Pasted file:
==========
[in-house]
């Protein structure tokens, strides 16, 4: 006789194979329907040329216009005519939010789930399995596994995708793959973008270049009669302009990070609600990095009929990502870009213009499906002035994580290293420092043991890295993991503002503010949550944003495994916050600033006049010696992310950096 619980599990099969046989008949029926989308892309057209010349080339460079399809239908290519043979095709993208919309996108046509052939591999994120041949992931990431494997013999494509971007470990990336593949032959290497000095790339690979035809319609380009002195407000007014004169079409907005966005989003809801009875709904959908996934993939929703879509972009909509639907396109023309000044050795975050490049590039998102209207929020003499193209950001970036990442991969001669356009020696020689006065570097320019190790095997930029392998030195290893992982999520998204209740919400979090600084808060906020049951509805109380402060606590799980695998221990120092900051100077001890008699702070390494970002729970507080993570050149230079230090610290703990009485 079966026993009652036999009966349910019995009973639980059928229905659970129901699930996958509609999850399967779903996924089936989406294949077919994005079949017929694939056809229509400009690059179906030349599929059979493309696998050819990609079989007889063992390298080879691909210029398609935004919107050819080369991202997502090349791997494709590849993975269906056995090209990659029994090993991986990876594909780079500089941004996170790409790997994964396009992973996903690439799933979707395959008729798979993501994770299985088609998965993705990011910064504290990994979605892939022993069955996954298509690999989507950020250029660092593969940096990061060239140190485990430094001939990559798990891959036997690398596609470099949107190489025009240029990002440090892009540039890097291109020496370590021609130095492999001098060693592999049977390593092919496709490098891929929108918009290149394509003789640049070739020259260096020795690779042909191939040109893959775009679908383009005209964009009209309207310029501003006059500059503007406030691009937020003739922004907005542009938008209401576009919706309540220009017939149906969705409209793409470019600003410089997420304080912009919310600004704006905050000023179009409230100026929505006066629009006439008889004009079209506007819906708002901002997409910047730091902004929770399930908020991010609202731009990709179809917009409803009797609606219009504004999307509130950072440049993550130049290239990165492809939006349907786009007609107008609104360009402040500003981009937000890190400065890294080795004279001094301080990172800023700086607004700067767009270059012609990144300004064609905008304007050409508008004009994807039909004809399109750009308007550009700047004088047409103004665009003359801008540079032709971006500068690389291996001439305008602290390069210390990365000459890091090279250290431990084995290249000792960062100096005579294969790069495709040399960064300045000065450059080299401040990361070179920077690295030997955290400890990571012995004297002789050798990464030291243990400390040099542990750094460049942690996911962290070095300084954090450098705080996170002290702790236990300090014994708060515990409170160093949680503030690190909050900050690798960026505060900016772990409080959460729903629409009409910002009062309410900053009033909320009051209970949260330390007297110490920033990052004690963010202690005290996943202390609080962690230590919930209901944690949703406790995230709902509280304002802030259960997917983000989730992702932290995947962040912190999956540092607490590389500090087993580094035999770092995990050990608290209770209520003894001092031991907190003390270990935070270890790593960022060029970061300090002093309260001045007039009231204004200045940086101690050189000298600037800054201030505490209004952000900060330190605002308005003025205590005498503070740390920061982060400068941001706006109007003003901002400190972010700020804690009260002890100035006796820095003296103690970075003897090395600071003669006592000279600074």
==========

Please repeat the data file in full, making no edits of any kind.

[in-house]
């Protein structure tokens, strides 16, 4: 006789194979329907040329216009005519939010789930399995596994995708793959973008270049009669302009990070609600990095009929990502870009213009499906002035994580290293420092043991890295993991503002503010949550944003495994916050600033006049010696992310950096 619980599990099969046989008949029926989308892309057209010349080339460079399809239908290519043979095709993208919309996108046509052939591999994120041949992931990431494997013999494509971007470990990336593949032959290497000095790339690979035809319609380009002195407000007014004169079409907005966005989003809801009875709904959908996934993939929703879509972009909509639907396109023309000044050795975050490049590039998102209207929020003499193209950001970036990442991969001669356009020696020689006065570097320019190790095997930029392998030195290893992982999520998204209740919400979090600084808060906020049951509805109380402060606590799980695998221990120092900051100077001890008699702070390494970002729970507080993570050149230079230090610290703990009485 079966026993009652036999009966349910019995009973639980059928229905659970129901699930996958509609999850399967779903996924089936989406294949077919994005079949017929694939056809229509400009690059179906030349599929059979493309696998050819990609079989007889063992390298080879691909210029398609935004919107050819080369991202997502090349791997494709590849993975269906056995090209990659029994090993991986990876594909780079500089941004996170790409790997994964396009992973996903690439799933979707395959008729798979993501994770299985088609998965993705990011910064504290990994979605892939022993069955996954298509690999989507950020250029660092593969940096990061060239140190485990430094001939990559798990891959036997690398596609470099949107190489025009240029990002440090892009540039890097291109020496370590021609130095492999001098060693592999049977390593092919496709490098891929929108918009290149394509003789640049070739020259260096020795690779042909191939040109893959775009679908383009005209964009009209309207310029501003006059500059503007406030691009937020003739922004907005542009938008209401576009919706309540220009017939149906969705409209793409470019600003410089997420304080912009919310600004704006905050000023179009409230100026929505006066629009006439008889004009079209506007819906708002901002997409910047730091902004929770399930908020991010609202731009990709179809917009409803009797609606219009504004999307509130950072440049993550130049290239990165492809939006349907786009007609107008609104360009402040500003981009937000890190400065890294080795004279001094301080990172800023700086607004700067767009270059012609990144300004064609905008304007050409508008004009994807039909004809399109750009308007550009700047004088047409103004665009003359801008540079032709971006500068690389291996001439305008602290390069210390990365000459890091090279250290431990084995290249000792960062100096005579294969790069495709040399960064300045000065450059080299401040990361070179920077690295030997955290400890990571012995004297002789050798990464030291243990400390040099542990750094460049942690996911962290070095300084954090450098705080996170002290702790236990300090014994708060515990409170160093949680503030690190909050900050690798960026505060900016772990409080959460729903629409009409910002009062309410900053009033909320009051209970949260330390007297110490920033990052004690963010202690005290996943202390609080962690230590919930209901944690949703406790995230709902509280304002802030259960997917983000989730992702932290995947962040912190999956540092607490590389500090087993580094035999770092995990050990608290209770209520003894001092031991907190003390270990935070270890790593960022060029970061300090002093309260001045007039009231204004200045940086101690050189000298600037800054201030505490209004952000900060330190605002308005003025205590005498503070740390920061982060400068941001706006109007003003901002400190972010700020804690009260002890100035006796820095003296103690970075003897090395600071003669006592000279600074």